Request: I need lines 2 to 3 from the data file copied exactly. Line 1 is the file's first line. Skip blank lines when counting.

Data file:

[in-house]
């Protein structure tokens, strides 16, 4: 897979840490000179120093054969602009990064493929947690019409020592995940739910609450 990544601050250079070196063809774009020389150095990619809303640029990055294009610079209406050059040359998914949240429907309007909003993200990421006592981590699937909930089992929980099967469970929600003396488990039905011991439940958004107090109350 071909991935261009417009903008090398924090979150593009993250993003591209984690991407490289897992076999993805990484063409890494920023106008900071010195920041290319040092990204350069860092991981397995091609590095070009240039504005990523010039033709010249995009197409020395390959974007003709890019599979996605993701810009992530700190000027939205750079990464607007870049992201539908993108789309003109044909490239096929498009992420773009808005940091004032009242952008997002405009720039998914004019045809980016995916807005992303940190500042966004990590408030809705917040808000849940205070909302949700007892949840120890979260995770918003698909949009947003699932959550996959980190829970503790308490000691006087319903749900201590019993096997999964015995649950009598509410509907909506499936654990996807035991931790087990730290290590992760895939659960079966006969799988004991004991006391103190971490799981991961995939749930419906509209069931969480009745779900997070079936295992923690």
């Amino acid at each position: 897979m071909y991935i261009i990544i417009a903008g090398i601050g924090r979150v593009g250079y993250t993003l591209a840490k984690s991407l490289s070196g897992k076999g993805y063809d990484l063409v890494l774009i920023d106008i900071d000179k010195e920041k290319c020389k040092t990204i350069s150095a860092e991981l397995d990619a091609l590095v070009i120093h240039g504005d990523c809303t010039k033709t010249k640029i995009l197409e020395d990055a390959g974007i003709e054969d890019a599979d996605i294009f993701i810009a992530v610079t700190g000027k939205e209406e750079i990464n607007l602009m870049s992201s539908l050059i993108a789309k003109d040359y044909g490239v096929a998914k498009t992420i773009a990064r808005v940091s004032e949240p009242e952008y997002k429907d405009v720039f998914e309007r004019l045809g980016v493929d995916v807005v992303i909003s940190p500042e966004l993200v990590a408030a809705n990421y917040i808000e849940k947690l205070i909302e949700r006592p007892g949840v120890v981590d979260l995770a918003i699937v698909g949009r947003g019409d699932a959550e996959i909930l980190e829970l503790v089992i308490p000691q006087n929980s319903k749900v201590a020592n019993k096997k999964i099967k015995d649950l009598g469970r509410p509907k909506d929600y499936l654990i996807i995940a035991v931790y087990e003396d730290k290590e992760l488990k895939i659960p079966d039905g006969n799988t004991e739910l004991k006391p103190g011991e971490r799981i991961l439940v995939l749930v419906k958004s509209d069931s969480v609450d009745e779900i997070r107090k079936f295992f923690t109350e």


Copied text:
């Protein structure tokens, strides 16, 4: 897979840490000179120093054969602009990064493929947690019409020592995940739910609450 990544601050250079070196063809774009020389150095990619809303640029990055294009610079209406050059040359998914949240429907309007909003993200990421006592981590699937909930089992929980099967469970929600003396488990039905011991439940958004107090109350 071909991935261009417009903008090398924090979150593009993250993003591209984690991407490289897992076999993805990484063409890494920023106008900071010195920041290319040092990204350069860092991981397995091609590095070009240039504005990523010039033709010249995009197409020395390959974007003709890019599979996605993701810009992530700190000027939205750079990464607007870049992201539908993108789309003109044909490239096929498009992420773009808005940091004032009242952008997002405009720039998914004019045809980016995916807005992303940190500042966004990590408030809705917040808000849940205070909302949700007892949840120890979260995770918003698909949009947003699932959550996959980190829970503790308490000691006087319903749900201590019993096997999964015995649950009598509410509907909506499936654990996807035991931790087990730290290590992760895939659960079966006969799988004991004991006391103190971490799981991961995939749930419906509209069931969480009745779900997070079936295992923690």
């Amino acid at each position: 897979m071909y991935i261009i990544i417009a903008g090398i601050g924090r979150v593009g250079y993250t993003l591209a840490k984690s991407l490289s070196g897992k076999g993805y063809d990484l063409v890494l774009i920023d106008i900071d000179k010195e920041k290319c020389k040092t990204i350069s150095a860092e991981l397995d990619a091609l590095v070009i120093h240039g504005d990523c809303t010039k033709t010249k640029i995009l197409e020395d990055a390959g974007i003709e054969d890019a599979d996605i294009f993701i810009a992530v610079t700190g000027k939205e209406e750079i990464n607007l602009m870049s992201s539908l050059i993108a789309k003109d040359y044909g490239v096929a998914k498009t992420i773009a990064r808005v940091s004032e949240p009242e952008y997002k429907d405009v720039f998914e309007r004019l045809g980016v493929d995916v807005v992303i909003s940190p500042e966004l993200v990590a408030a809705n990421y917040i808000e849940k947690l205070i909302e949700r006592p007892g949840v120890v981590d979260l995770a918003i699937v698909g949009r947003g019409d699932a959550e996959i909930l980190e829970l503790v089992i308490p000691q006087n929980s319903k749900v201590a020592n019993k096997k999964i099967k015995d649950l009598g469970r509410p509907k909506d929600y499936l654990i996807i995940a035991v931790y087990e003396d730290k290590e992760l488990k895939i659960p079966d039905g006969n799988t004991e739910l004991k006391p103190g011991e971490r799981i991961l439940v995939l749930v419906k958004s509209d069931s969480v609450d009745e779900i997070r107090k079936f295992f923690t109350e």